picoCTF 2019 WhitePages Writeup

WhitePages is a forensics puzzle worth 250 points.

The description for this puzzle is:

I stopped using YellowPages and moved onto WhitePages... but the page they gave me is all blank!

This puzzle supplies a text file whitepages.txt.

Viewing the file with Emacs, it appears that whitepages.txt contains a couple of lines with spaces and tabs. This and the white in the challenge made me think that the flag is encoded in the whitespace somehow.

Lots of whitespace.

Next, I check out what this file looks like with whitespace-mode. There is definitely a discernable pattern:

Emacs whitespace-mode

Next, I use hexl-mode to view a hex dump of whitepages.txt:

Emacs hexl-mode

I noticed that the pattern e28083 and 20 repeated throughout this hex dump. Since this shows up as whitespace and not any bizarre characters in notepad, I assume that e28083 is probably a Unicode character that is some kind of whitespace.

I verify this theory using Python:

>>> with open("whitepages.txt", "rb") as fp:
...     data = fp.read()
>>> decoded = data.decode("utf-8")

This didn’t throw an error, and the decoded variable now contains spaces and escaped Unicode character \u2003 repeatedly.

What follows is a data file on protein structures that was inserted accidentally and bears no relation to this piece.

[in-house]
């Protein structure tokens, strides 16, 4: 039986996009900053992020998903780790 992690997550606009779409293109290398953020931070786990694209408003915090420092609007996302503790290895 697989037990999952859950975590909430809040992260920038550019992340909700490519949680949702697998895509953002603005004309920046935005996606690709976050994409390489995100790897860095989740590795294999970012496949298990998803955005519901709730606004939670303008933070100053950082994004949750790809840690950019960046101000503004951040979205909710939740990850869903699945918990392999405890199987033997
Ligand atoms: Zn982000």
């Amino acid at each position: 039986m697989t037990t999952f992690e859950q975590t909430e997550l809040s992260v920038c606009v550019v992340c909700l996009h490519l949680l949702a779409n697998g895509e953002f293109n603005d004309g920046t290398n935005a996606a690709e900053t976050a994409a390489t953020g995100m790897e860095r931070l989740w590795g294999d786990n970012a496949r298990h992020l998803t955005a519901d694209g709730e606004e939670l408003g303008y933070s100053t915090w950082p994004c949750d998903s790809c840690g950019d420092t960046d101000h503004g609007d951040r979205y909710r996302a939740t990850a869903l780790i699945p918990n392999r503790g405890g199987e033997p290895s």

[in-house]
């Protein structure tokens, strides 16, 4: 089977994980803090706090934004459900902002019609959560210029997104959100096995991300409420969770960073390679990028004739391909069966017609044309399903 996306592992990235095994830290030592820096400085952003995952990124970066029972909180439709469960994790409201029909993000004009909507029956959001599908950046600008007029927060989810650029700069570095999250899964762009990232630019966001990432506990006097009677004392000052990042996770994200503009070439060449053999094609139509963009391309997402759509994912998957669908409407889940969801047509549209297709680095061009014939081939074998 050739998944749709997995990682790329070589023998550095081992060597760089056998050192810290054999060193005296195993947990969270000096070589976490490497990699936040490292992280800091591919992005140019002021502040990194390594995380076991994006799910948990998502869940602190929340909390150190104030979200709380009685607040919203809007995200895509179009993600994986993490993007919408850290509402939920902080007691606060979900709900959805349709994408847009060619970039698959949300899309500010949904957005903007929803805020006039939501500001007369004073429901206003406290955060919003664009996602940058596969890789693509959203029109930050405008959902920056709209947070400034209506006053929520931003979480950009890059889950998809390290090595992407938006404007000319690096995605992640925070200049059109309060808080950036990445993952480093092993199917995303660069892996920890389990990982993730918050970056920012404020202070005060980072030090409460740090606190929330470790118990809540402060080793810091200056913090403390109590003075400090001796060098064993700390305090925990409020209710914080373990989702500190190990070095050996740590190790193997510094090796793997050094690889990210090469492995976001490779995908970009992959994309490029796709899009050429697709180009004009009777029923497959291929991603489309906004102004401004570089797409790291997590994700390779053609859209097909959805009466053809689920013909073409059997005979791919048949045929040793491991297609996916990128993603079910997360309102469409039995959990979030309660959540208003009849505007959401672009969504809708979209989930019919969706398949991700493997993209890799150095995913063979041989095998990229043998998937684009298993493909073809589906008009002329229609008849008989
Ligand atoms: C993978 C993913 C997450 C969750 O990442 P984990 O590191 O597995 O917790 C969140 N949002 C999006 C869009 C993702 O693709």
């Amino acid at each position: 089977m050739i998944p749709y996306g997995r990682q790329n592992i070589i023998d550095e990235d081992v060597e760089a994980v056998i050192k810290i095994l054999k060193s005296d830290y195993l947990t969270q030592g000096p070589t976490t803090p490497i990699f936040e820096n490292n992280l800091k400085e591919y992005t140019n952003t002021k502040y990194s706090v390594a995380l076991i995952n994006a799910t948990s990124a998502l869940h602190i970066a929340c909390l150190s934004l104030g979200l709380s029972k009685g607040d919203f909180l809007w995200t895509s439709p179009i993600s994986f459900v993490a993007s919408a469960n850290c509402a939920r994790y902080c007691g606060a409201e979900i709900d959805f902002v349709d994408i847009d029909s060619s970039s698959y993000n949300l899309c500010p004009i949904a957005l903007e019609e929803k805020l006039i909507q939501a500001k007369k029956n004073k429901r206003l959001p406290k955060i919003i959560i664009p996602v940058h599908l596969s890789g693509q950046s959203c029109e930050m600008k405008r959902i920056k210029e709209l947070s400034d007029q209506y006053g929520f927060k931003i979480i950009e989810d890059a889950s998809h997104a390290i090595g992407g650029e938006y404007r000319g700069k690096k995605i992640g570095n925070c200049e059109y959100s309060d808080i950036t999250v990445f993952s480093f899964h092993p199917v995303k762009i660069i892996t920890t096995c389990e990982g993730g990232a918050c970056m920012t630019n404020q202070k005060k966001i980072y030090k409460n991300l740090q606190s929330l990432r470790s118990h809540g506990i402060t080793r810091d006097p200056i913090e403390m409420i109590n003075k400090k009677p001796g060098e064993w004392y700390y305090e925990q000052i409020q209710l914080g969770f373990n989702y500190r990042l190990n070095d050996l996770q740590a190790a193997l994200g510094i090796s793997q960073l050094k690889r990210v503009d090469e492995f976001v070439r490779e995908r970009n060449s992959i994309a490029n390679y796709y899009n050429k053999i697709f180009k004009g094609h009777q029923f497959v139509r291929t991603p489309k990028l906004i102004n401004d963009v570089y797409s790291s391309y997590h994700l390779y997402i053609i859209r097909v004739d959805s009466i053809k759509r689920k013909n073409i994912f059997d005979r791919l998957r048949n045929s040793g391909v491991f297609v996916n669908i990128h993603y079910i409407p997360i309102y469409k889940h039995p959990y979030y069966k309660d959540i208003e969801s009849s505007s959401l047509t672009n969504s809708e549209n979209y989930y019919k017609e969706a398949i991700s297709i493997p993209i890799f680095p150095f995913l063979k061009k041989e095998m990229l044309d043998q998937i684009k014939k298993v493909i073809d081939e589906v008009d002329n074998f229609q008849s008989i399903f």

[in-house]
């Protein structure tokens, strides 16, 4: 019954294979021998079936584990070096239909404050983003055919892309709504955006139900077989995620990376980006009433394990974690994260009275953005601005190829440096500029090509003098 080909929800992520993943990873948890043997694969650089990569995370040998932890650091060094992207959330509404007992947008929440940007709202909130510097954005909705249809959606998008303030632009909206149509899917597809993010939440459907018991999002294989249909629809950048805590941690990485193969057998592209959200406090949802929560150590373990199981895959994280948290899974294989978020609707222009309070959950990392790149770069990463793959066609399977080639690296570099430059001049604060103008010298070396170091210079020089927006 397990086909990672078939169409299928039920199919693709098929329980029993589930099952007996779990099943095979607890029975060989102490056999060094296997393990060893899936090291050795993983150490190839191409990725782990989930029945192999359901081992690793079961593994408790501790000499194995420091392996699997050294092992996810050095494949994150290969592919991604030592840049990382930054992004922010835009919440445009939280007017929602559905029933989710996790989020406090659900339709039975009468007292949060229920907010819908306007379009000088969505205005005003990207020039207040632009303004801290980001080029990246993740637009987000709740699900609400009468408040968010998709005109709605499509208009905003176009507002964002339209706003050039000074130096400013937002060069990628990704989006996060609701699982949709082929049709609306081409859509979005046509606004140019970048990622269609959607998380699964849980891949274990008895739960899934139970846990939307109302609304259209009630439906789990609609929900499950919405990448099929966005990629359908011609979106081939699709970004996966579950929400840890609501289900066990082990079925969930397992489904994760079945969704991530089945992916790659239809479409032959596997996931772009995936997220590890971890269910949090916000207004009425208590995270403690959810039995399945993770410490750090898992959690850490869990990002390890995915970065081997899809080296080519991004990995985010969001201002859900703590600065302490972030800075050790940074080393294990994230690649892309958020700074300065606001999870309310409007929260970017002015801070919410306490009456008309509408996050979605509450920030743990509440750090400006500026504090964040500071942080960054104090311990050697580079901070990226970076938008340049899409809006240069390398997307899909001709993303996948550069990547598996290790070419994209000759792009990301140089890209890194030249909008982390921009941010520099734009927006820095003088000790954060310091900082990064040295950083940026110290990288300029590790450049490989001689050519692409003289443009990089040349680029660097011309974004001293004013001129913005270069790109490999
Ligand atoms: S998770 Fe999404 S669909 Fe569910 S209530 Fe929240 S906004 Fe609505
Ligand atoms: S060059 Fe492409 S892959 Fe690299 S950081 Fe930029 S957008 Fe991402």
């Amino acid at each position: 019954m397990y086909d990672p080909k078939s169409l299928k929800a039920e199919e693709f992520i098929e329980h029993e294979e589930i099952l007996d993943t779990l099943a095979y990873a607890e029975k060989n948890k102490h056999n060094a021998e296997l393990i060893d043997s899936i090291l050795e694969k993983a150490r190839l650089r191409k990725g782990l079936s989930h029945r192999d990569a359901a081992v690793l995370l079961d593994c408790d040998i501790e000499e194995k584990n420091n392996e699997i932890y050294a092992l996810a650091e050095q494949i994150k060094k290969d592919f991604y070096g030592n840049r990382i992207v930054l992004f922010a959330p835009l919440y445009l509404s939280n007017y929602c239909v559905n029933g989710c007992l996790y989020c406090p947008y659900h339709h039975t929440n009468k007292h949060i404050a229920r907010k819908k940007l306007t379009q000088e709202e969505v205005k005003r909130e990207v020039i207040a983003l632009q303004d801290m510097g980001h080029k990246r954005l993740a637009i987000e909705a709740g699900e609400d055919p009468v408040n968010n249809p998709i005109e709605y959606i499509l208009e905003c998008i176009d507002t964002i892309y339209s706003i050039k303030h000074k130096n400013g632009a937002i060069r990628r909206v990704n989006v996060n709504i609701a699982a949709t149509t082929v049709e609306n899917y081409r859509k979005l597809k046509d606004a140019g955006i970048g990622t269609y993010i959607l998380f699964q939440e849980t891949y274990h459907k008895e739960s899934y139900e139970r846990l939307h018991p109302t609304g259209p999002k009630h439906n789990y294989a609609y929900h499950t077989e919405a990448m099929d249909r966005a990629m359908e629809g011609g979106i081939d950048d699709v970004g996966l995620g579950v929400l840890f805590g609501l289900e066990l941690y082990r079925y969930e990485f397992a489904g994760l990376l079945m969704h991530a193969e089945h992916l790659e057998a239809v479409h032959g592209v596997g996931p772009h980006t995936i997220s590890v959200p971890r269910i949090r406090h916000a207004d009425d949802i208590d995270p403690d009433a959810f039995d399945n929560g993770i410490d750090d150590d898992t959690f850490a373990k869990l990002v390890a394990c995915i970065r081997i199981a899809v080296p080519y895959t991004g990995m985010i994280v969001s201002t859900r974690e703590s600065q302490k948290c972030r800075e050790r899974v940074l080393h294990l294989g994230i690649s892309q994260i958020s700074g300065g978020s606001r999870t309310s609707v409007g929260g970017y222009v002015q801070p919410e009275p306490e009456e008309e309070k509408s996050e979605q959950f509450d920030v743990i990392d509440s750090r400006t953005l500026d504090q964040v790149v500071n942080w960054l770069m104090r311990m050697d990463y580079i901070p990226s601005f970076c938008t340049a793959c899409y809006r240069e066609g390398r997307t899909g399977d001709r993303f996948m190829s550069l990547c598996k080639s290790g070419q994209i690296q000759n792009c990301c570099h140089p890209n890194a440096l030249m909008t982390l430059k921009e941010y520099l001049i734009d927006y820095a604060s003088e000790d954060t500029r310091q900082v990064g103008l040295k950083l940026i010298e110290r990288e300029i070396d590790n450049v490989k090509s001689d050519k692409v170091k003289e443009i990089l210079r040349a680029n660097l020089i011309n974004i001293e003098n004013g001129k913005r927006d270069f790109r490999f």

From having worked on so many CTF puzzles, binary encoding comes up frequently. It is usually a safe bet to assume that a message is encoded in binary if there are only two characters in a message. Even more so if the length of the message divides cleanly by 8, because one byte is 8 bits. In this case, the decoded whitespace cleanly divides by 8:

>>> len(decoded) / 8

Next, convert the decoded text into a string of ones and zeroes:

>>> for x in decoded:
...     print("0" if x == '\u2003' else "1", end="")

Finally, I decode the binary string with CyberChef, which reveals the flag:

Decoded binary

One thought on “picoCTF 2019 WhitePages Writeup

  1. Pingback: picoCTF Writeups – DMFR SECURITY

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